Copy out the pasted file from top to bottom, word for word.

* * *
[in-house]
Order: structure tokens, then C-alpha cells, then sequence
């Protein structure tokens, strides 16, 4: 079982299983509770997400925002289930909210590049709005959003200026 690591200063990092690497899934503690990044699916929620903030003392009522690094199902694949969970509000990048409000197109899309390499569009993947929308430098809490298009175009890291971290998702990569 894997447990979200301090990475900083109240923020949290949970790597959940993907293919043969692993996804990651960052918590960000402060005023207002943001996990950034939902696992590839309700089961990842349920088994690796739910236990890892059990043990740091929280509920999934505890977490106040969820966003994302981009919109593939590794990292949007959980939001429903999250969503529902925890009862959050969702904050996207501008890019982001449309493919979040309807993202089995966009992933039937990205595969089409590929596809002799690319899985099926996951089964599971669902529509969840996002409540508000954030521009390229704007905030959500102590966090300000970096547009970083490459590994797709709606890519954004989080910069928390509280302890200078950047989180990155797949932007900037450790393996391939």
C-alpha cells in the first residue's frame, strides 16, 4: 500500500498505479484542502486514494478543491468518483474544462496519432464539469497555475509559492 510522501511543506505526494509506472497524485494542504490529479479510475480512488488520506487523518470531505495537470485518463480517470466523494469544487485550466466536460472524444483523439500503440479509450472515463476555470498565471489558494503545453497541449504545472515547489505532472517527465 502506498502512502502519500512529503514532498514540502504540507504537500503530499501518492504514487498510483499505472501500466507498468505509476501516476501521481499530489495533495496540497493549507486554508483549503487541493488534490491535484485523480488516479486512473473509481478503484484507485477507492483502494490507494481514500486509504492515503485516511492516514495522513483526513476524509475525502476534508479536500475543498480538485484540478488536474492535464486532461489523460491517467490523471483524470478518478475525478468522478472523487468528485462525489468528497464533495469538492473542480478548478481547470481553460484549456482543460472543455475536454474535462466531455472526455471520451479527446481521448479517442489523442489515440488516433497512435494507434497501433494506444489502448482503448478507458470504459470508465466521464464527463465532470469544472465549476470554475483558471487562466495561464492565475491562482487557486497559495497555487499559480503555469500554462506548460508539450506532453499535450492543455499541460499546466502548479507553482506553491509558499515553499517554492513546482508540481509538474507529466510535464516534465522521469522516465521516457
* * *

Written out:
[in-house]
Order: structure tokens, then C-alpha cells, then sequence
């Protein structure tokens, strides 16, 4: 079982299983509770997400925002289930909210590049709005959003200026 690591200063990092690497899934503690990044699916929620903030003392009522690094199902694949969970509000990048409000197109899309390499569009993947929308430098809490298009175009890291971290998702990569 894997447990979200301090990475900083109240923020949290949970790597959940993907293919043969692993996804990651960052918590960000402060005023207002943001996990950034939902696992590839309700089961990842349920088994690796739910236990890892059990043990740091929280509920999934505890977490106040969820966003994302981009919109593939590794990292949007959980939001429903999250969503529902925890009862959050969702904050996207501008890019982001449309493919979040309807993202089995966009992933039937990205595969089409590929596809002799690319899985099926996951089964599971669902529509969840996002409540508000954030521009390229704007905030959500102590966090300000970096547009970083490459590994797709709606890519954004989080910069928390509280302890200078950047989180990155797949932007900037450790393996391939």
C-alpha cells in the first residue's frame, strides 16, 4: 500500500498505479484542502486514494478543491468518483474544462496519432464539469497555475509559492 510522501511543506505526494509506472497524485494542504490529479479510475480512488488520506487523518470531505495537470485518463480517470466523494469544487485550466466536460472524444483523439500503440479509450472515463476555470498565471489558494503545453497541449504545472515547489505532472517527465 502506498502512502502519500512529503514532498514540502504540507504537500503530499501518492504514487498510483499505472501500466507498468505509476501516476501521481499530489495533495496540497493549507486554508483549503487541493488534490491535484485523480488516479486512473473509481478503484484507485477507492483502494490507494481514500486509504492515503485516511492516514495522513483526513476524509475525502476534508479536500475543498480538485484540478488536474492535464486532461489523460491517467490523471483524470478518478475525478468522478472523487468528485462525489468528497464533495469538492473542480478548478481547470481553460484549456482543460472543455475536454474535462466531455472526455471520451479527446481521448479517442489523442489515440488516433497512435494507434497501433494506444489502448482503448478507458470504459470508465466521464464527463465532470469544472465549476470554475483558471487562466495561464492565475491562482487557486497559495497555487499559480503555469500554462506548460508539450506532453499535450492543455499541460499546466502548479507553482506553491509558499515553499517554492513546482508540481509538474507529466510535464516534465522521469522516465521516457